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I'm trying to find a good source for global equities for EOD data (historical and forward basis), currently using Bloomberg's back office data, but it is very hard to normalize it for corporate actions (ticker changes are painful, specially when same tickers are re-used by different companies) - I'm applying all the corporate actions but still it is not the best dataset. There has to be a better source and better way to do it. I know there are lot of sources, but what I'm really looking for is a robust solution that has a very good way to apply corp actions etc.

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  • $\begingroup$ I doubt you will get this for free but I can name a few alternative vendors if you'd like. $\endgroup$ – pyCthon May 15 '15 at 22:37
  • $\begingroup$ What backtesting platform/programming language are you using? $\endgroup$ – Norgate Data May 16 '15 at 0:27
  • $\begingroup$ I'm not looking for a free source, willing to pay. I'm willing to use any programming language - preferable ones are c#, python, but most preferred way would be storing the data into our database first. $\endgroup$ – WhoIsNinja May 16 '15 at 2:04
  • $\begingroup$ Do you really need "Global equities" or just a subset? $\endgroup$ – Norgate Data May 16 '15 at 10:29
  • $\begingroup$ Global Equities $\endgroup$ – WhoIsNinja May 20 '15 at 21:21
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You can try premiumdata.net. Among several sources I used this provides most clean data. They account for splits and dividends. Delisted securities are present in the data. This is not free but the price is modest for this quality for my point of view. They provide EOD data for US, Australian and Singapore stock exchanges.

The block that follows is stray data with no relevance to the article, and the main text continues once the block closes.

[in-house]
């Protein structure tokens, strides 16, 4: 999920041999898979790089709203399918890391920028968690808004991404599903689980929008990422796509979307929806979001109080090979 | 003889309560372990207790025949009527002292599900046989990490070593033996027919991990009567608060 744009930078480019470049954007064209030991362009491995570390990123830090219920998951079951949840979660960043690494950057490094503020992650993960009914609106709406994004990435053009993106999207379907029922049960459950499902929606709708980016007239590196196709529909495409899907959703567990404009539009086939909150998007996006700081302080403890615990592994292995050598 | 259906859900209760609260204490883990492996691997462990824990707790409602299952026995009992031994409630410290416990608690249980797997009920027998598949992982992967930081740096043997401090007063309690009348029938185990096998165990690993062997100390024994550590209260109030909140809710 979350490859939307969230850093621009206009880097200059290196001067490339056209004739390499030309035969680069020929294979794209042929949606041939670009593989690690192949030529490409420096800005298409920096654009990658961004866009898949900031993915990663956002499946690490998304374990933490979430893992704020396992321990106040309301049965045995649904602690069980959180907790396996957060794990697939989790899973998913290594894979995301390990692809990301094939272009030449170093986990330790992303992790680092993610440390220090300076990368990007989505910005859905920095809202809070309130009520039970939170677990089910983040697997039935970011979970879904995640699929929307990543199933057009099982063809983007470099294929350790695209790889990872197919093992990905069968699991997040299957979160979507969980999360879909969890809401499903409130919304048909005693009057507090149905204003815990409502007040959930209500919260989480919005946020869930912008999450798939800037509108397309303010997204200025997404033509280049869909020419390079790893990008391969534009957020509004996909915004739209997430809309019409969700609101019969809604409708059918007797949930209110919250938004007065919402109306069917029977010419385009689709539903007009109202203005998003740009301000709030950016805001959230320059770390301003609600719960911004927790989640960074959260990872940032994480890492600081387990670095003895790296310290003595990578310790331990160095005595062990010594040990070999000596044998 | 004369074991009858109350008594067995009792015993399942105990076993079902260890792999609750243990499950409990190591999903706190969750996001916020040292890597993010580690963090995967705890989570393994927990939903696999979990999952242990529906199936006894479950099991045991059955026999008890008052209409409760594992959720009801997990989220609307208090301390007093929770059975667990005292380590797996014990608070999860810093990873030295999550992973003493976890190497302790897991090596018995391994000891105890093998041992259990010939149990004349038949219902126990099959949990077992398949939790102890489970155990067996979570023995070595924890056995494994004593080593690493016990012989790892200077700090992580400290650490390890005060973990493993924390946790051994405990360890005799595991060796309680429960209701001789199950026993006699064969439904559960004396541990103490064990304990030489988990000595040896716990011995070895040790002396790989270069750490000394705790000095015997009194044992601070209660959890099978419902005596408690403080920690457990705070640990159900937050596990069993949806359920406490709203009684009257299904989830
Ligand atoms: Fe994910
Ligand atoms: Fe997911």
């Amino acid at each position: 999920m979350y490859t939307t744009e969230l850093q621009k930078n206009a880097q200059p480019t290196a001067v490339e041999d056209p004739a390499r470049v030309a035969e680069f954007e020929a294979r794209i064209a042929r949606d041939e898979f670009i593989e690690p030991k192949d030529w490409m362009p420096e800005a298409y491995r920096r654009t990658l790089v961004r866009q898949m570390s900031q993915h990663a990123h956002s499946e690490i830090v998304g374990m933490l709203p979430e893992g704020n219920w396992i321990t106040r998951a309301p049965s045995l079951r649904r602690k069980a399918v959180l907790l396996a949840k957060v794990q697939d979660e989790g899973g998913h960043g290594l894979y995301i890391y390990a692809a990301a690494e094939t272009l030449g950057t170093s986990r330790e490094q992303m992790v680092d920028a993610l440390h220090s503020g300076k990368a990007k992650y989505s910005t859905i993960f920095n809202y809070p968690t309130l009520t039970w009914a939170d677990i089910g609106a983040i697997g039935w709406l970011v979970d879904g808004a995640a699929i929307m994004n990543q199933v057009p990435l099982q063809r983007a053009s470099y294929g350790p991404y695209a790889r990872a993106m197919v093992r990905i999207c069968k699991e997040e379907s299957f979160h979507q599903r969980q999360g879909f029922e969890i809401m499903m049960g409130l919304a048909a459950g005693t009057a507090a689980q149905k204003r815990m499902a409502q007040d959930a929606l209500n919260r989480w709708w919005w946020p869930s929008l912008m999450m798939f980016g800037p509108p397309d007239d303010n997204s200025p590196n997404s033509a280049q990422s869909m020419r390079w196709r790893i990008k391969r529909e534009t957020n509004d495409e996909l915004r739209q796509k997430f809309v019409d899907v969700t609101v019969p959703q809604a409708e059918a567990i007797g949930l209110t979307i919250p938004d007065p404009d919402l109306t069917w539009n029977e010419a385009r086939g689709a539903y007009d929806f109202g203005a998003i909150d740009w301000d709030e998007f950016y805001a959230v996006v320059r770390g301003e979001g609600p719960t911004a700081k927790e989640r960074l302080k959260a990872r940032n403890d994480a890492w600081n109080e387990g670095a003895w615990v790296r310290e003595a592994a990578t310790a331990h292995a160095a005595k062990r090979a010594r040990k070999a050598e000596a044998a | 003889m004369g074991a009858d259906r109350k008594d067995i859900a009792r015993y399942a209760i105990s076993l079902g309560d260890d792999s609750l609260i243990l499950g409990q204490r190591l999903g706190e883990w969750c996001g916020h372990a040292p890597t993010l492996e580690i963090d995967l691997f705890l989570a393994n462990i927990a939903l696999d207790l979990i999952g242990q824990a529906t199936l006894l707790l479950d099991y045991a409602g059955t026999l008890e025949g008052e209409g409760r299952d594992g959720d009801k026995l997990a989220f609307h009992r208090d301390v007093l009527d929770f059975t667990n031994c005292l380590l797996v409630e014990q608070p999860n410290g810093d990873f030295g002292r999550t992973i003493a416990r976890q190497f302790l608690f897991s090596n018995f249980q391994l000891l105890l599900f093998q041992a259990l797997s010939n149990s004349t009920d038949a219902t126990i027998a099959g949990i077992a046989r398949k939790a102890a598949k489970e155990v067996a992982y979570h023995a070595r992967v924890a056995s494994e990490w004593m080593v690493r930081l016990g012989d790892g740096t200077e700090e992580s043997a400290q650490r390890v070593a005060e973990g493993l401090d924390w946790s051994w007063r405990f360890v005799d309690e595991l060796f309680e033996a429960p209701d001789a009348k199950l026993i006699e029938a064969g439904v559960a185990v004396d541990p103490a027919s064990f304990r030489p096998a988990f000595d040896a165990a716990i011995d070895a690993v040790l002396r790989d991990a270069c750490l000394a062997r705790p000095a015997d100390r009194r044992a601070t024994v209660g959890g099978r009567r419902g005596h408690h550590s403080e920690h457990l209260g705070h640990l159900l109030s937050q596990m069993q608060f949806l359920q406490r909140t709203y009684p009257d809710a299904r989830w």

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    $\begingroup$ I think a good possibility is to combine CRSP for USA with Datastream for outside USA stocks. This is what most academics use on their papers. An example of a top paper that uses this two data bases is Asness, Moskowitz and Pedersen (2009), but there are several other references. Let me know if you are interested. $\endgroup$ – phdstudent Jul 21 '15 at 17:41
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If you are using Bloomberg then you can pull prices adjusted for corporate actions such as splits, dividends, and other capital adjustments, assuming this meets your needs (i.e. momentum based quant strategies). If you know which global equity indices to track then you can pull the historical constituents to minimise survivorship bias. In Bloomberg, MSCI index constituent lists requires a subscription whereas S&P index members are readily available.

From there you can create a security master list of all the unique tickers in your global universe and pull their adjusted/unadjusted historical data in a specified currency.

Admittedly the tickers can change after your download which requires management if you intend to run a real-time database for production purposes via this process, but it is possible to manage that process.

Otherwise you could look at e.g. Thompson-Reuters, CapitalIQ, Factset, etc. but these can be very expensive. I find Bloomberg data via the terminal to be quite a cost effective solution for global equities, albeit far from perfect. Ideally one would have a loader that auto populates your DB tables each day and manages ticker/ security ID changes.

Hope this is helpful.

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